3 Terrific Wines to Pair with Short Ribs

Luscious, melt-in-the-mouth short ribs call for robust reds.

Short Ribs with Mushrooms and Spring Vegetables

Luscious, melt-in-the-mouth short ribs call for robust reds, but much like the Bacon Cheeseburger D’oh Nut, pairing overly rich, palate-coating wines with one of the world’s fattier cuts of meat is just gross. Instead, look for full-bodied reds that have enough acidity to keep your palate refreshed. Here, a few bottles under $17 to try.

Southern French Reds.
The rustic Grenache-based blends made in regions such as the Southern Rhone, Provence and the Languedoc are made for braised meats. They offer spicy fruit and coarser tannins that become soft and delicious with richer dishes, like short ribs. One affordable producer to look for: Mas de Gourgonnier. Domaine Charvin from Châteauneuf-du-Pape and Canet-Valette from Saint-Chinian also make reliable bottles.

Chilean Cabernet Sauvignon.
When served blind, wine geeks often have a hard time pegging Chilean Cabernet. They have some of the rich fruit of California wines with a bit more structure (tannins and acid), like Bordeaux. That combination makes them great with short ribs. Look for bottles from Peñalolén or Mapuche.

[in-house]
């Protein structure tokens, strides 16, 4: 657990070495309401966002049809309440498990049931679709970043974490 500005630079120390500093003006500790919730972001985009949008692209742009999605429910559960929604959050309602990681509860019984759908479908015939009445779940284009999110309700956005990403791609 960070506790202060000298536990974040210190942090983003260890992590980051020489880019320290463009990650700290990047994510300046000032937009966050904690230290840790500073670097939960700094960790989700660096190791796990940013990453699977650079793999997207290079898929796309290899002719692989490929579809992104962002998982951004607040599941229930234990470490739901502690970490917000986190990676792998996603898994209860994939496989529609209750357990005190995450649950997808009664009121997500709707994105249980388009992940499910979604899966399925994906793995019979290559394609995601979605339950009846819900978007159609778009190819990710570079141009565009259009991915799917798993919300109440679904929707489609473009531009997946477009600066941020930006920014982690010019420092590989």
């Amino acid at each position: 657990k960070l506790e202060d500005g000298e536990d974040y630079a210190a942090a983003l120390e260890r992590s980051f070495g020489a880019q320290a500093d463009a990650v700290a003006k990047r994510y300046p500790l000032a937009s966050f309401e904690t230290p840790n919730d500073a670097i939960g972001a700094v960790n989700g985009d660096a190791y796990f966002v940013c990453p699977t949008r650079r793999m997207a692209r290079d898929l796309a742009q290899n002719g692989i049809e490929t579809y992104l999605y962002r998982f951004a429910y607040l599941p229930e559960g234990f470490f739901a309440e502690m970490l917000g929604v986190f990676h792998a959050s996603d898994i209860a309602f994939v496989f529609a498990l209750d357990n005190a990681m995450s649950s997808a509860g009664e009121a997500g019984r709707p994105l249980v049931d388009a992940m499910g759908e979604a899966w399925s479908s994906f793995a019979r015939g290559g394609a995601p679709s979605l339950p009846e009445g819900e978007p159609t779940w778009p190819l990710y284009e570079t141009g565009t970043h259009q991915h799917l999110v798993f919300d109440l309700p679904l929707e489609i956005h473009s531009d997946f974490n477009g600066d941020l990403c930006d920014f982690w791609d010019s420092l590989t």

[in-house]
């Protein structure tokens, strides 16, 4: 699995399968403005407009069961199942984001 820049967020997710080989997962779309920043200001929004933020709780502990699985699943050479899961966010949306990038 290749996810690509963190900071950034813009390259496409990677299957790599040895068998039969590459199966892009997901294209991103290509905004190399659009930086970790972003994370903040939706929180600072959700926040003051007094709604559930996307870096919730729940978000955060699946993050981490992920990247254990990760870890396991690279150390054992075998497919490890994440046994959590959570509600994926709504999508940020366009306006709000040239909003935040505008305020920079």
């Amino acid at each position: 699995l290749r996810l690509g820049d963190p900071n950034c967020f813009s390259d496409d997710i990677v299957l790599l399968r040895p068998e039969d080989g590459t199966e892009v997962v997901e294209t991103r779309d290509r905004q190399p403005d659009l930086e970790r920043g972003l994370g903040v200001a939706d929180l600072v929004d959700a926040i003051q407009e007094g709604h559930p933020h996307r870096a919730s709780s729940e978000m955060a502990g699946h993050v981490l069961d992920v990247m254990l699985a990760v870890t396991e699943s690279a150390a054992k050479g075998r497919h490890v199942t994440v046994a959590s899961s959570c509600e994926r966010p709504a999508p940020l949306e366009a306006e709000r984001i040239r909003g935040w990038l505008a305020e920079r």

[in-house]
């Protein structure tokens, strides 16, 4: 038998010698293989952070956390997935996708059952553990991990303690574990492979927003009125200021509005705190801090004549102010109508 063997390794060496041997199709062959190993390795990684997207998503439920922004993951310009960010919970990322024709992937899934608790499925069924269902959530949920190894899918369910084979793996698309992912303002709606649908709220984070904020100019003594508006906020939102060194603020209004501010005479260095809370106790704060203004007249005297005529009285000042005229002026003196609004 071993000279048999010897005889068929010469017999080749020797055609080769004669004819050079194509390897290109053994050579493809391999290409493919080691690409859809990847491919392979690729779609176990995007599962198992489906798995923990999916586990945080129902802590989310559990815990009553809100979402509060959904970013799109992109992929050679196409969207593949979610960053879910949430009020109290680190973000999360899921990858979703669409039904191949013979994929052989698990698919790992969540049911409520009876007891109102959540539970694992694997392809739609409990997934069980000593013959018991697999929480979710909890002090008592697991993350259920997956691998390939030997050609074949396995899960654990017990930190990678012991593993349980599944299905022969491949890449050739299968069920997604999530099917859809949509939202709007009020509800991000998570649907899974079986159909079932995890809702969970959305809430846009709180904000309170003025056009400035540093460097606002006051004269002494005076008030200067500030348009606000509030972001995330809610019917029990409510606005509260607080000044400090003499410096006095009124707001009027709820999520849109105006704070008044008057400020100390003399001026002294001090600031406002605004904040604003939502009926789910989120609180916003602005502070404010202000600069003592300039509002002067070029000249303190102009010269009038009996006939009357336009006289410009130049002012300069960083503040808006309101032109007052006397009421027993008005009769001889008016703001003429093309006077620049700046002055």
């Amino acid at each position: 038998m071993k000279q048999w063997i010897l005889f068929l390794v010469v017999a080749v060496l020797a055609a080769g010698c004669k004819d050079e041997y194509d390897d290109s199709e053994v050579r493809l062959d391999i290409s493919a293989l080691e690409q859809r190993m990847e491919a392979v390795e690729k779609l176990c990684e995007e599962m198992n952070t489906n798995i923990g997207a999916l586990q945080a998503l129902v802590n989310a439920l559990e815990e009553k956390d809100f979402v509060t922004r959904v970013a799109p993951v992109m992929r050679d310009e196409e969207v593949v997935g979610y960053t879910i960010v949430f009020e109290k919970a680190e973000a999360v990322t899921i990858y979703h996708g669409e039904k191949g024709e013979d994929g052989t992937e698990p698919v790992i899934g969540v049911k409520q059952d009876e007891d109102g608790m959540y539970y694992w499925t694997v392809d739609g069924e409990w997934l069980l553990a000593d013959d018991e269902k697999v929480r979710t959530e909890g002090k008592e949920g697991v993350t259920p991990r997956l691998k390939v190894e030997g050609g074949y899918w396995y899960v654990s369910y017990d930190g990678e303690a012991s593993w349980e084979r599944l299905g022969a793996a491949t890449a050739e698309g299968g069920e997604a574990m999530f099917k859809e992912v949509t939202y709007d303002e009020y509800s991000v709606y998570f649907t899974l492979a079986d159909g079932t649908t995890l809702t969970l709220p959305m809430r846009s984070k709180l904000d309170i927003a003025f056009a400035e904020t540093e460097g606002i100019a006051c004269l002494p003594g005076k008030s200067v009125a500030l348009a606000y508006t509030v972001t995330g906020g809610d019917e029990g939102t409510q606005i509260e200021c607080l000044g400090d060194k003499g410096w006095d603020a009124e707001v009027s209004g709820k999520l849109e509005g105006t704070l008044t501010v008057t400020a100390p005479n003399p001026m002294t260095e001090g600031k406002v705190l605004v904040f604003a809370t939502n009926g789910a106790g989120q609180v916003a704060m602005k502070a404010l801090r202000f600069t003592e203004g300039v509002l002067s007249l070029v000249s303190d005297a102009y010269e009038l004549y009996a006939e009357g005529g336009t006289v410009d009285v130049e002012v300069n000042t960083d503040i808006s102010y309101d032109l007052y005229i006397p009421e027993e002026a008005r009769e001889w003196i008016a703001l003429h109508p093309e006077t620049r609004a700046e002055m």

Sangiovese from Tuscany.
Sangiovese, grown in Tuscan subregions such as Chianti, Montepulciano and Montalcino, is too often reserved for pizza and pasta. Yes, super-cheap Sangiovese are best saved for lighter food, but pay a few more dollars and you’ll be rewarded with serious reds that have bright cherry fruit and smoky, herbal notes—delicious with beefy short ribs. Try wines from Mastrojanni in Montalcino, Fèlsina in Chianti or Avignonesi in Montepulciano.

Kristin Donnelly is a former Food & Wine editor and author of the forthcoming The Modern Potluck (Clarkson Potter, 2016). She is also the cofounder of Stewart & Claire, an all-natural line of lip balms made in Brooklyn.

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